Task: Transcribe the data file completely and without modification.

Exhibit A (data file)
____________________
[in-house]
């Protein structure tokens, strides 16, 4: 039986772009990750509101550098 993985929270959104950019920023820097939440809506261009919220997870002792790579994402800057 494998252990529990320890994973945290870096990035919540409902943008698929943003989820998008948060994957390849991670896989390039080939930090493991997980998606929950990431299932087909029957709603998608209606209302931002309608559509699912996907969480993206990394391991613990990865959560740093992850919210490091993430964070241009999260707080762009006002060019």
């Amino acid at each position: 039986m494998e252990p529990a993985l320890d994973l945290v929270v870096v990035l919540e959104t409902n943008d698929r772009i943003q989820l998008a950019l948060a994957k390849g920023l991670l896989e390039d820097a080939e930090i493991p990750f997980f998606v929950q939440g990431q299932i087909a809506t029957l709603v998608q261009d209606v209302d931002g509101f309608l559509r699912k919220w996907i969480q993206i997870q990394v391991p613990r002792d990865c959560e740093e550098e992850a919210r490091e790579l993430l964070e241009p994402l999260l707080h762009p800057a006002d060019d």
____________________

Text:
[in-house]
């Protein structure tokens, strides 16, 4: 039986772009990750509101550098 993985929270959104950019920023820097939440809506261009919220997870002792790579994402800057 494998252990529990320890994973945290870096990035919540409902943008698929943003989820998008948060994957390849991670896989390039080939930090493991997980998606929950990431299932087909029957709603998608209606209302931002309608559509699912996907969480993206990394391991613990990865959560740093992850919210490091993430964070241009999260707080762009006002060019």
């Amino acid at each position: 039986m494998e252990p529990a993985l320890d994973l945290v929270v870096v990035l919540e959104t409902n943008d698929r772009i943003q989820l998008a950019l948060a994957k390849g920023l991670l896989e390039d820097a080939e930090i493991p990750f997980f998606v929950q939440g990431q299932i087909a809506t029957l709603v998608q261009d209606v209302d931002g509101f309608l559509r699912k919220w996907i969480q993206i997870q990394v391991p613990r002792d990865c959560e740093e550098e992850a919210r490091e790579l993430l964070e241009p994402l999260l707080h762009p800057a006002d060019d």